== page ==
The Caribbean Epidemiology Centre (CAREC) has announced that all tests for suspected cases of Swine Flu – influenza type A H1N1 as it has become known – in the region have been negative, while the World Health Organisation (WHO) has stressed that there is no reason to be afraid of consuming pork.
According to a statement on the CAREC website, “There have been no confirmed cases of influenza A (H1N1) in any CAREC member countries. Specimens are being received from possible suspected cases. Thus far, all tests have been negative for influenza A (H1N1)”.
However, CAREC continues to urge vigilance among residents of Caribbean countries.
“Persons experiencing influenza-like symptoms, especially following international travel, should be advised to seek immediate medical attention as guided by their Ministry of Health,” the statement advised.
Jamaican health officials have called on people who may have visited affected countries to seek medical advice, even if they are not displaying symptoms, which include a fever of more than 100 degrees, body aches, coughing, a sore throat, respiratory congestion and, in some cases, vomiting and diarrhoea.
“If you have visited any of the countries now being affected by the virus, we would advise that, when you return, you advise the MOH (Ministry of Health),” said Chief Medical Officer of Health, Dr. Sheila Campbell-Foster. “It is important that we know the country you have visited in the last two weeks because this would help us to take the most appropriate action.”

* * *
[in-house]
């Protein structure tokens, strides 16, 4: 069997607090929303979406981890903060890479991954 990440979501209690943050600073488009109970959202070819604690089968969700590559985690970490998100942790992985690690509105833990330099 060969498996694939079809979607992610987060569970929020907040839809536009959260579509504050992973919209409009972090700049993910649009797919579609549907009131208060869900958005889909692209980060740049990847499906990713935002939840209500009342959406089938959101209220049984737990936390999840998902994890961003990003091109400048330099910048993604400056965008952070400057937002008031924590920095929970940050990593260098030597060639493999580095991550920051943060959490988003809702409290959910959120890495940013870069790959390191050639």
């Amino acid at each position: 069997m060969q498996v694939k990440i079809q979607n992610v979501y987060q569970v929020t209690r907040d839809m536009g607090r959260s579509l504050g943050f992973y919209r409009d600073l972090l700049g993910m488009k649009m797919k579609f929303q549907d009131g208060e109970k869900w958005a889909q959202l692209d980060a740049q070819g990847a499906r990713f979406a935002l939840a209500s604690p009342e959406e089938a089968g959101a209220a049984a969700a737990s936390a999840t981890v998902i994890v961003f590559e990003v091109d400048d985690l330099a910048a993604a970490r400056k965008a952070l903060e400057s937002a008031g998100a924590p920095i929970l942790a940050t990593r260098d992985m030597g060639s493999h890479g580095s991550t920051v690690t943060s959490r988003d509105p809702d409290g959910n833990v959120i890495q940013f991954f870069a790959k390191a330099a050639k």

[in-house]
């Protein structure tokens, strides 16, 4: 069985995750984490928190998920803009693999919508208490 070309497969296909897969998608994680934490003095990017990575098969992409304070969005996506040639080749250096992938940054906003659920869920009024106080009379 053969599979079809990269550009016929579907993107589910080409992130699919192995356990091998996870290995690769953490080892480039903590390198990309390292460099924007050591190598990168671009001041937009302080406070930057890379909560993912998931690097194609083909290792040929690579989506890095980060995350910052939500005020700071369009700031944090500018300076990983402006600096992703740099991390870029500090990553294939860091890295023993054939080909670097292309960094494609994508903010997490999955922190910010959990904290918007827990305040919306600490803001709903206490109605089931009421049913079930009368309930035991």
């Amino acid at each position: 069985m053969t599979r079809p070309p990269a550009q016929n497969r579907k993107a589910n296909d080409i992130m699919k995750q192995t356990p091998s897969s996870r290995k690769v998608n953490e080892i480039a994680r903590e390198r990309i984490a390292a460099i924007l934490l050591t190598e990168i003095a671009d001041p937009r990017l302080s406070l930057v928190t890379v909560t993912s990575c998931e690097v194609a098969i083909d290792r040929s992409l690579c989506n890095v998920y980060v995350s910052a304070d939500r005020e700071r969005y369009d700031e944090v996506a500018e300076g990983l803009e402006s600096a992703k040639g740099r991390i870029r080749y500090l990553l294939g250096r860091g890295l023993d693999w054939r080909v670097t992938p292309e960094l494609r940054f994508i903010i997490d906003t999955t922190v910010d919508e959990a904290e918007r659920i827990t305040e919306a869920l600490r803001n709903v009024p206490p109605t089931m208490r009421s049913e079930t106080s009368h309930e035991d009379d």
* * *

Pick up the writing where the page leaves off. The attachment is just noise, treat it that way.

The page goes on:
Campbell-Foster also urged nationals to re-consider all non-essential travel to affected countries.
Meanwhile, Dr. Peter Ben Embarek, Food Safety Scientist at the World Health Organisation (WHO), said at a news conference in Geneva that the virus “is not a food-borne disease”.
“You don’t get this disease through eating pork and, therefore, there is no reason to be afraid of consuming pork or pork products. From all the studies that have been done with influenza viruses – whether it’s avian influenza viruses, human viruses or swine viruses – they all seem to have more or less the same characteristics in terms of their heat resistance.
“As soon as you cook a product that may contain these viruses, they will get inactivated.
So consuming fully-cooked or well-cooked products, whether we’re talking about this virus in pork or avian influenza virus in chickens, there is no risk of getting infected that way,” Dr. Embarek said.
According to the WHO’s latest update Sunday, 18 countries have officially reported 898 human cases of the virus, which first emerged in Mexico. Mexico has reported 506 confirmed human cases of infection, including 19 deaths.
The WHO reiterated that the higher number of cases from that country in the past 48 hours reflects ongoing testing of previously collected specimens.
WHO spokesperson, Gregory Härtl, said the agency’s pandemic alert remained at Phase Five – on a six-level warning scale – meaning that sustained human to human transmission had been confirmed, with widespread community outbreaks in at least two regions.
He said it was not possible to say when the alert level might be increased to Phase 6.
“That is not very easy to predict because transmission of influenza A virus, or of any virus for that matter, does not necessarily always move at the same speed. There could be a hiatus in its spread; especially we have not seen any confirmed instances of sustained human transmission in communities outside of the Americas.
“We don’t know when that will happen. Certainly, we remain on alert in case that happens. But it would not be prudent to make a prediction in that regard,” he said.